I’m thinking about the sayings: “build a life” and “fill your days.” Both building and filling are physical, material processes. They are both activities. And I think using the incredible thing that is our human body is important to time and energy and vitality. I think this is key. I want to live full days, if even in small ways. Yet, it’s surprising how quickly that fullness can turn into business. How quickly activity becomes motion. There’s a difference.
And I’m not knocking routine at all, that is how we build relationships in many instances. If I didn’t frequent my coffeeshop, I would not be friends with the barista Alister (dead serious with that name). So, routine is good.
I’ve been working with Pascal’s Pensees for one of my papers this term. If you’re not familiar, the Pensees are a series of philosophical fragments that make a logical move between an analysis of man to knowledge of God. Specifically, I’m working with the fragments that address man’s search for happiness. Pascal writes, “We do not rest satisfied with the present. We anticipate the future as too slow in coming, as if in order to hasten its course; or we recall the past, to stop its too rapid flight” (b172). Basically, man consistently fails to recognize the present, to live it in. I think routine can make time mindless. Newness is ice water to the present. It jolts me. Because newness must be active. It forces attention and activity. It takes effort.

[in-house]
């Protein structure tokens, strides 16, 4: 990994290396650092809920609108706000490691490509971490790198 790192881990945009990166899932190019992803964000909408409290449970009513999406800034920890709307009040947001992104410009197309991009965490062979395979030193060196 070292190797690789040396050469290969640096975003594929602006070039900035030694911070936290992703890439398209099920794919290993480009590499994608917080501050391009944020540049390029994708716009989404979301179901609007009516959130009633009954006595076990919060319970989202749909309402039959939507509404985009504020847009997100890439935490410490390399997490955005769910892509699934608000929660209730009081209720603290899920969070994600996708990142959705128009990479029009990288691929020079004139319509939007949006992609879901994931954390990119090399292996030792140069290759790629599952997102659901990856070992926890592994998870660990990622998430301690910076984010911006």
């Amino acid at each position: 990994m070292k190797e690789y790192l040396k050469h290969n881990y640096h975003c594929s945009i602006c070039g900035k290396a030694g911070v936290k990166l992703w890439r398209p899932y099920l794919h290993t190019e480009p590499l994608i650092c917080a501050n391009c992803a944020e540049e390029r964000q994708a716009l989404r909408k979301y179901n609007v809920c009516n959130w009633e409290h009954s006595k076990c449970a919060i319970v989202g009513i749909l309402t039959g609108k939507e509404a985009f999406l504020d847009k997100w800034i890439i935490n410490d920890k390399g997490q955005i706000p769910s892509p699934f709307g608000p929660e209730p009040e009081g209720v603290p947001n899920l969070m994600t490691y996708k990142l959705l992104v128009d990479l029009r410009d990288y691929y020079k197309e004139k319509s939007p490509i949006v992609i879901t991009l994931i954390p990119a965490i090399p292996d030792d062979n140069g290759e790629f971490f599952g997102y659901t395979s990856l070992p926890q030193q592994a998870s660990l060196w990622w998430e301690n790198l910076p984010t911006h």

Then I watched a video that tells the story of Jedidiah Jenkins, a thirty-something young profession who quit the job he loved to ride his bike from Oregon to the southern tip of South America. His friend, Kenny Laubbacher, joined him for a month to film a part of his journey and ask him, “Why?” I dare you to watch and not want to do something incredible with your life. I also found myself exploring a never-before-felt urge to go on a long bike ride… and wear a felt hat.
In all seriousness, Jenkins’ sentiments keep echoing through my headspace. He narrates,“People ask me why I am doing this. And my answer is this: the routine is the enemy of time. It makes it fly by. When you’re a kid everything is astonishing. Everything is new. And so, your brain is awake. So every passing second you’re learning something new. Learning how the world works. So the muscle of your brain is activated.”